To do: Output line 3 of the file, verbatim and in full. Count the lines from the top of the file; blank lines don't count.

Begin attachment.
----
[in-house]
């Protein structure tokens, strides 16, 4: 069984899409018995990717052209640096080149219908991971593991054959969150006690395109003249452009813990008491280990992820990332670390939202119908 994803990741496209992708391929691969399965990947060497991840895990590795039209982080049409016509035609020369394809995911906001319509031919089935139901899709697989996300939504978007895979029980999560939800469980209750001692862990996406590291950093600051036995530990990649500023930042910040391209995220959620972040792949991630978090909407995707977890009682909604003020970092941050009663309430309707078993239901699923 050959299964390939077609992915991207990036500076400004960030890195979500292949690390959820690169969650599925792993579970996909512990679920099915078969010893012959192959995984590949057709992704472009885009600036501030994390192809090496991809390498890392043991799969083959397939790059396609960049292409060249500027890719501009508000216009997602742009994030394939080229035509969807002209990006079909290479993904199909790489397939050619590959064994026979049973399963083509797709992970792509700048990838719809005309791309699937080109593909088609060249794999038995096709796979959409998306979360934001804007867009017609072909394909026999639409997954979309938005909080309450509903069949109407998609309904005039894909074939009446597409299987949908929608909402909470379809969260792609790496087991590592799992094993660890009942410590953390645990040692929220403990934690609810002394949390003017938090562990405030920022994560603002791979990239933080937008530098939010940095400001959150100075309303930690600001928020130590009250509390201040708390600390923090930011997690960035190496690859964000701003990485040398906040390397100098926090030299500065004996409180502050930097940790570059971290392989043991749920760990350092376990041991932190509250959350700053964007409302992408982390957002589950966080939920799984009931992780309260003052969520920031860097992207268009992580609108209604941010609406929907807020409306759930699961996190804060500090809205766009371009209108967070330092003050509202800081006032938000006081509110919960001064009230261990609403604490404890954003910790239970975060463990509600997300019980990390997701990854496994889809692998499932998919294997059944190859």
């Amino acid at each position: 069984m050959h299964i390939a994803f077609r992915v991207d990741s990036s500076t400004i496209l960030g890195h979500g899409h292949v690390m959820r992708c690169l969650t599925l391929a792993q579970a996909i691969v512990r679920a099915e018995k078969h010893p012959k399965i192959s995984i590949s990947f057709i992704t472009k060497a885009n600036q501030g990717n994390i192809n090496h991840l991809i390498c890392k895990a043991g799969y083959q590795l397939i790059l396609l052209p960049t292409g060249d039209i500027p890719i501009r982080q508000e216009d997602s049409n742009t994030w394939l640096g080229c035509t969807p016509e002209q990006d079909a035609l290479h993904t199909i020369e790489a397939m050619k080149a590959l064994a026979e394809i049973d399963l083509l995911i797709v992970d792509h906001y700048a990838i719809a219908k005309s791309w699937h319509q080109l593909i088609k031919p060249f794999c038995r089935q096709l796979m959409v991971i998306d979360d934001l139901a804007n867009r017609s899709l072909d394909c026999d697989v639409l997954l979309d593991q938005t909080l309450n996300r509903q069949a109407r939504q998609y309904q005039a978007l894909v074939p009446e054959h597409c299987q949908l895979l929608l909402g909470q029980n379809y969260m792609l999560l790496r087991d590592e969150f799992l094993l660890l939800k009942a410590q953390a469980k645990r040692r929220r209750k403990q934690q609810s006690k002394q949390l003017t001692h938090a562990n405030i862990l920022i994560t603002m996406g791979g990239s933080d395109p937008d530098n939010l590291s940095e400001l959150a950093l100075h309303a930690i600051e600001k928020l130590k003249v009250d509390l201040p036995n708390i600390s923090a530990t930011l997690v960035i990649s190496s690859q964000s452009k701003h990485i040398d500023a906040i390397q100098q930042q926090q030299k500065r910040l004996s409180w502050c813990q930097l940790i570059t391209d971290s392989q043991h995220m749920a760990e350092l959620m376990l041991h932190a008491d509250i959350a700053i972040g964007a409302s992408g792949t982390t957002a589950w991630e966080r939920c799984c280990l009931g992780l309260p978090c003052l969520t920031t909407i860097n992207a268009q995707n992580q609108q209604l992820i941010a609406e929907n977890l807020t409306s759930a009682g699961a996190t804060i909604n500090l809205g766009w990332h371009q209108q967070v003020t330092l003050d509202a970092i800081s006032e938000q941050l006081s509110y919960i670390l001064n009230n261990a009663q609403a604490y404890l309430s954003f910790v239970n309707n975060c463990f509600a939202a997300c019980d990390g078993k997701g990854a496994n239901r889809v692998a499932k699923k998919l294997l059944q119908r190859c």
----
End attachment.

């Amino acid at each position: 069984m050959h299964i390939a994803f077609r992915v991207d990741s990036s500076t400004i496209l960030g890195h979500g899409h292949v690390m959820r992708c690169l969650t599925l391929a792993q579970a996909i691969v512990r679920a099915e018995k078969h010893p012959k399965i192959s995984i590949s990947f057709i992704t472009k060497a885009n600036q501030g990717n994390i192809n090496h991840l991809i390498c890392k895990a043991g799969y083959q590795l397939i790059l396609l052209p960049t292409g060249d039209i500027p890719i501009r982080q508000e216009d997602s049409n742009t994030w394939l640096g080229c035509t969807p016509e002209q990006d079909a035609l290479h993904t199909i020369e790489a397939m050619k080149a590959l064994a026979e394809i049973d399963l083509l995911i797709v992970d792509h906001y700048a990838i719809a219908k005309s791309w699937h319509q080109l593909i088609k031919p060249f794999c038995r089935q096709l796979m959409v991971i998306d979360d934001l139901a804007n867009r017609s899709l072909d394909c026999d697989v639409l997954l979309d593991q938005t909080l309450n996300r509903q069949a109407r939504q998609y309904q005039a978007l894909v074939p009446e054959h597409c299987q949908l895979l929608l909402g909470q029980n379809y969260m792609l999560l790496r087991d590592e969150f799992l094993l660890l939800k009942a410590q953390a469980k645990r040692r929220r209750k403990q934690q609810s006690k002394q949390l003017t001692h938090a562990n405030i862990l920022i994560t603002m996406g791979g990239s933080d395109p937008d530098n939010l590291s940095e400001l959150a950093l100075h309303a930690i600051e600001k928020l130590k003249v009250d509390l201040p036995n708390i600390s923090a530990t930011l997690v960035i990649s190496s690859q964000s452009k701003h990485i040398d500023a906040i390397q100098q930042q926090q030299k500065r910040l004996s409180w502050c813990q930097l940790i570059t391209d971290s392989q043991h995220m749920a760990e350092l959620m376990l041991h932190a008491d509250i959350a700053i972040g964007a409302s992408g792949t982390t957002a589950w991630e966080r939920c799984c280990l009931g992780l309260p978090c003052l969520t920031t909407i860097n992207a268009q995707n992580q609108q209604l992820i941010a609406e929907n977890l807020t409306s759930a009682g699961a996190t804060i909604n500090l809205g766009w990332h371009q209108q967070v003020t330092l003050d509202a970092i800081s006032e938000q941050l006081s509110y919960i670390l001064n009230n261990a009663q609403a604490y404890l309430s954003f910790v239970n309707n975060c463990f509600a939202a997300c019980d990390g078993k997701g990854a496994n239901r889809v692998a499932k699923k998919l294997l059944q119908r190859c």